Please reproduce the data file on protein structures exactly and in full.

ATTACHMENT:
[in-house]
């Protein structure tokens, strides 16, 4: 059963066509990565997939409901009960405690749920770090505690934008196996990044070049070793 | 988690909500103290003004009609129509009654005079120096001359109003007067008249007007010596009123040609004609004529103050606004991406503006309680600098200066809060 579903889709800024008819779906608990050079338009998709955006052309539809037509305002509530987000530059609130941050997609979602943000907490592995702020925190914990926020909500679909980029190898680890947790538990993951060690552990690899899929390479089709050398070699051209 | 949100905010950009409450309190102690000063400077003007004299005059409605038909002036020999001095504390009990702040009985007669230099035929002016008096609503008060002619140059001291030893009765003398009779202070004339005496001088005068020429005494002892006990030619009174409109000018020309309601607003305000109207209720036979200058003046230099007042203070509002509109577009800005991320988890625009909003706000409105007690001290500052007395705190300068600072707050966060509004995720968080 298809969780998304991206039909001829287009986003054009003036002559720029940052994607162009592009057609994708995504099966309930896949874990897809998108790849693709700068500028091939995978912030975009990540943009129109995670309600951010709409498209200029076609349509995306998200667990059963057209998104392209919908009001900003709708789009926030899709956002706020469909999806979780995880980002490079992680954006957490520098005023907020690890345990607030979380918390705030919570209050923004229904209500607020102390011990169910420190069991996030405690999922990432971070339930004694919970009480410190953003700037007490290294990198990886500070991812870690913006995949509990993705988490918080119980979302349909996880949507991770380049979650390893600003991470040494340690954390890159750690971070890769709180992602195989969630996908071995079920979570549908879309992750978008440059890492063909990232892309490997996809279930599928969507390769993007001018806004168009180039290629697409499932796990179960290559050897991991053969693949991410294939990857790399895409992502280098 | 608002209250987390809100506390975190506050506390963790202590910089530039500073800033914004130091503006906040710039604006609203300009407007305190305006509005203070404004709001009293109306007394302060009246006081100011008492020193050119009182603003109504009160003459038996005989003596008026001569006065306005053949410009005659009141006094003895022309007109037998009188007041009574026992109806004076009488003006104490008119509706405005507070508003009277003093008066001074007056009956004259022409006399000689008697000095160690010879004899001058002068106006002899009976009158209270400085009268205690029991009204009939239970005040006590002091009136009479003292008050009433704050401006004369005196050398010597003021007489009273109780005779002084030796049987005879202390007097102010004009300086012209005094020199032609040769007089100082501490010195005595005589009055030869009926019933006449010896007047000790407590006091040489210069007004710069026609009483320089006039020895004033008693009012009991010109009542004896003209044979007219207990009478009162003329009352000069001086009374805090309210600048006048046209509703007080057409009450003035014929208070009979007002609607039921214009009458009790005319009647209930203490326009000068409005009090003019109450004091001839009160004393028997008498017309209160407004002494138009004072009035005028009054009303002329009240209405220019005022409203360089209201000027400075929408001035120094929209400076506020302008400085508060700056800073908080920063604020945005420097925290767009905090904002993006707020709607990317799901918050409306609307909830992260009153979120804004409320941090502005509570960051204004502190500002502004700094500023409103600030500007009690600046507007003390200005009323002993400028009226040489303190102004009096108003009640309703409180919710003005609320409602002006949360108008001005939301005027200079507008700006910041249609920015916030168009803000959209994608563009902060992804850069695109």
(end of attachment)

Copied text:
[in-house]
């Protein structure tokens, strides 16, 4: 059963066509990565997939409901009960405690749920770090505690934008196996990044070049070793 | 988690909500103290003004009609129509009654005079120096001359109003007067008249007007010596009123040609004609004529103050606004991406503006309680600098200066809060 579903889709800024008819779906608990050079338009998709955006052309539809037509305002509530987000530059609130941050997609979602943000907490592995702020925190914990926020909500679909980029190898680890947790538990993951060690552990690899899929390479089709050398070699051209 | 949100905010950009409450309190102690000063400077003007004299005059409605038909002036020999001095504390009990702040009985007669230099035929002016008096609503008060002619140059001291030893009765003398009779202070004339005496001088005068020429005494002892006990030619009174409109000018020309309601607003305000109207209720036979200058003046230099007042203070509002509109577009800005991320988890625009909003706000409105007690001290500052007395705190300068600072707050966060509004995720968080 298809969780998304991206039909001829287009986003054009003036002559720029940052994607162009592009057609994708995504099966309930896949874990897809998108790849693709700068500028091939995978912030975009990540943009129109995670309600951010709409498209200029076609349509995306998200667990059963057209998104392209919908009001900003709708789009926030899709956002706020469909999806979780995880980002490079992680954006957490520098005023907020690890345990607030979380918390705030919570209050923004229904209500607020102390011990169910420190069991996030405690999922990432971070339930004694919970009480410190953003700037007490290294990198990886500070991812870690913006995949509990993705988490918080119980979302349909996880949507991770380049979650390893600003991470040494340690954390890159750690971070890769709180992602195989969630996908071995079920979570549908879309992750978008440059890492063909990232892309490997996809279930599928969507390769993007001018806004168009180039290629697409499932796990179960290559050897991991053969693949991410294939990857790399895409992502280098 | 608002209250987390809100506390975190506050506390963790202590910089530039500073800033914004130091503006906040710039604006609203300009407007305190305006509005203070404004709001009293109306007394302060009246006081100011008492020193050119009182603003109504009160003459038996005989003596008026001569006065306005053949410009005659009141006094003895022309007109037998009188007041009574026992109806004076009488003006104490008119509706405005507070508003009277003093008066001074007056009956004259022409006399000689008697000095160690010879004899001058002068106006002899009976009158209270400085009268205690029991009204009939239970005040006590002091009136009479003292008050009433704050401006004369005196050398010597003021007489009273109780005779002084030796049987005879202390007097102010004009300086012209005094020199032609040769007089100082501490010195005595005589009055030869009926019933006449010896007047000790407590006091040489210069007004710069026609009483320089006039020895004033008693009012009991010109009542004896003209044979007219207990009478009162003329009352000069001086009374805090309210600048006048046209509703007080057409009450003035014929208070009979007002609607039921214009009458009790005319009647209930203490326009000068409005009090003019109450004091001839009160004393028997008498017309209160407004002494138009004072009035005028009054009303002329009240209405220019005022409203360089209201000027400075929408001035120094929209400076506020302008400085508060700056800073908080920063604020945005420097925290767009905090904002993006707020709607990317799901918050409306609307909830992260009153979120804004409320941090502005509570960051204004502190500002502004700094500023409103600030500007009690600046507007003390200005009323002993400028009226040489303190102004009096108003009640309703409180919710003005609320409602002006949360108008001005939301005027200079507008700006910041249609920015916030168009803000959209994608563009902060992804850069695109």